Tens of Millions of Astor Fortune Goes to Charity in Will Settlement

As much as $100-million of the late socialite Brooke Astor’s fortune will benefit culture and education organizations under a settlement that saw her son’s inheritance cut by more than half, according to The Wall Street Journal and The New York Times.

The deal ratified Wednesday by a Westchester County, N.Y., court establishes a $30-million education fund and benefits the Metropolitan Museum of Art and the New York Public Library, as well as conservation groups, New York parks, and other cultural institutions. Her son, Anthony D. Marshall, saw his share of the estate reduced from $31-million to $14.5-million in the settlement.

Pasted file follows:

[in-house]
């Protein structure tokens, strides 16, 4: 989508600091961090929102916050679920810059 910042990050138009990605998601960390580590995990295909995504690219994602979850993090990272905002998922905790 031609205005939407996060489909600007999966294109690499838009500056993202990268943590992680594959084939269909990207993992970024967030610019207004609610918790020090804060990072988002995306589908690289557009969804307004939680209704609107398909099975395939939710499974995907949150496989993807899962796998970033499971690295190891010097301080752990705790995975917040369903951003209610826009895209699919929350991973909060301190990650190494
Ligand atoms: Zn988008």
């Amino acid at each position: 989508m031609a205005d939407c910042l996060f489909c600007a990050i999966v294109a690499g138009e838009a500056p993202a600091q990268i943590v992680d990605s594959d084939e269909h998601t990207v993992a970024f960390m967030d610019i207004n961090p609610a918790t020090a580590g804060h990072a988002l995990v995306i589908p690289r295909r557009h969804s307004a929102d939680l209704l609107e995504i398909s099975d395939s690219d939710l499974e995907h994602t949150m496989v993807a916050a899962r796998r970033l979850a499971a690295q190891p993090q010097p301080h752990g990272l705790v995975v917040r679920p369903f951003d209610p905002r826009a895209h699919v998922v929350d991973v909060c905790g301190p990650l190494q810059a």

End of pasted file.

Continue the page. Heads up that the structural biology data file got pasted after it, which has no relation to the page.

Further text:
A doyenne of New York society and philanthropy for decades, Ms. Astor died in 2007 at the age of 105, suffering from dementia.

Mr. Marshall was convicted in 2009 of exploiting his mother’s mental condition to secure changes in her will, reducing her charity bequests and shifting millions of dollars into his control. He was sentenced to one to three years in prison and is free pending an appeal.

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